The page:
• Like the Breakfast Skip, be sure to incorporate your sleeping hours as part of your fast.  It’s the easiest way to help the fast period pass by quickly.
  • Stay busy. Though quite the opposite of sleeping, staying busy also helps the fast period fly by.  Focus on other tasks; run errands, hang out with friends, and stay active in order to mentally set yourself up for success.
  • Consider increasing your fasting period.  For me personally, the Weekend Wind Down was much more manageable when I increased the fasting period and decreased the feeding period. (I found that a 20-hour fasting period worked well for me.)  Five to six hundred calories can be consumed quickly, and spreading it over the course of 10 hours was tough. I was better able to manage my calories when I restricted eating to a shorter time period.



  • It’s cost-effective.  I saved money on the Weekend Wind Down because I wasn’t eating out at all.  I don’t out eat out much anyway, but if I do, it’s usually on the weekend.  You might also find yourself pocketing change from the cocktails you didn’t purchase on Saturday night or Sunday brunch.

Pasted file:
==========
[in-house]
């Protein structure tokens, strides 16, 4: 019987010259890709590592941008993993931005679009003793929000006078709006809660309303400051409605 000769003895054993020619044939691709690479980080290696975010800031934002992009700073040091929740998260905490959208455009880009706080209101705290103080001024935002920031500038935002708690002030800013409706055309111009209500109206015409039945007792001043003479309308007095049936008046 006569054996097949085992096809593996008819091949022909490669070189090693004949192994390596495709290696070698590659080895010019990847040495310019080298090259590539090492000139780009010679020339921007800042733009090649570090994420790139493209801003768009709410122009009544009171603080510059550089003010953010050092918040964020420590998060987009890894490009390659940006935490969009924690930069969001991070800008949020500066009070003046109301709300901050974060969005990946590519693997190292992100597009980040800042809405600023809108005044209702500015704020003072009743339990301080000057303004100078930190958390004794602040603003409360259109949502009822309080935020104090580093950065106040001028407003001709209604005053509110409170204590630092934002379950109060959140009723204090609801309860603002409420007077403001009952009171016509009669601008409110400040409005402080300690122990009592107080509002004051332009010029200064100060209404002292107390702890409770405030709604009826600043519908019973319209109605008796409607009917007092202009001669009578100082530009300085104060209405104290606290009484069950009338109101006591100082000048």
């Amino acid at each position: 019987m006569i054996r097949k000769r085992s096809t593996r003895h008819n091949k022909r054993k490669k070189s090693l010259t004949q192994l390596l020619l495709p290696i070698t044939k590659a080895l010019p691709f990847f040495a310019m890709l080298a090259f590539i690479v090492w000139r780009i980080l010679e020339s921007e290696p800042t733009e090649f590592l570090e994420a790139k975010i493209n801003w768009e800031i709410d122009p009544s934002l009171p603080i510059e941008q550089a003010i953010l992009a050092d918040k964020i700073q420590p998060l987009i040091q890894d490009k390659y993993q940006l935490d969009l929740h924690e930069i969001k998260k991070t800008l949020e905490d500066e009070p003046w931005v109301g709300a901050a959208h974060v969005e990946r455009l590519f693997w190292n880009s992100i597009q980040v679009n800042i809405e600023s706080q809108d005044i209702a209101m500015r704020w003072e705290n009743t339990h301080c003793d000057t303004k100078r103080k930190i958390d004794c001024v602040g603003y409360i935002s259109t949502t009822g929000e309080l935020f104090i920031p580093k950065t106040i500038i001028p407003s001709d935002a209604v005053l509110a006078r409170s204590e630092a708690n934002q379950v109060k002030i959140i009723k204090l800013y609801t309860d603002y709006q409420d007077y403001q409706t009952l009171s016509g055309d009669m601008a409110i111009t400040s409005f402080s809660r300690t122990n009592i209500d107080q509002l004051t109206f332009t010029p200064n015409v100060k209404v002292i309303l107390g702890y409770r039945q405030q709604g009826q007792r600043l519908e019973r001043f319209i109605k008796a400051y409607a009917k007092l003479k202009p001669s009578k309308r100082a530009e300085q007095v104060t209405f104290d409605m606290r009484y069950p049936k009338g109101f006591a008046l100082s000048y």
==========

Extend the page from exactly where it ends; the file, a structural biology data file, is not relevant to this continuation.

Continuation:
• You effectively target your excess caloric intake.  As mentioned before, many people count calories all week, only to overindulge and pack on the pounds during the weekends.  I know I often eat up to 50% more on weekends than I do on weekdays.  By fasting during the weekend, you can significantly decrease the number of calories that you might normally consume.
  • It’s simple.  Five days out of the week, you eat normally and without restriction.  During the weekend, get to work and eat only 25% of what you normally do.


  • It’s hard on your social life.  I had a difficult time maintaining a normal social schedule during the weekend when I could eat only 500 calories a day.  I couldn’t go out for dinner or make dessert for friends like I normally do.  While there certainly are social activities that don’t pertain to food, the impact of fasting on your social life may be something to consider.
  • 500 calories made me hungrier than fasting did altogether.  This may not apply to everyone, but I really struggled with spreading 500 calories over the course of 10 hours.   Eating so few calories in such a long period of time actually made me feel hungrier than not eating altogether.  As mentioned before, my fix to this was to increase the duration of my fasting period.
  • Potential stomach troubles – I found that the same 500 calories that made me feel as full as possible also contributed to giving me stomachaches.  Pairing tons of fiber and liquid with little of other foods was not a winning combination for me… my stomach felt like a balloon!  If you have a sensitive stomach, you might find that a different IF method may be better suited to you.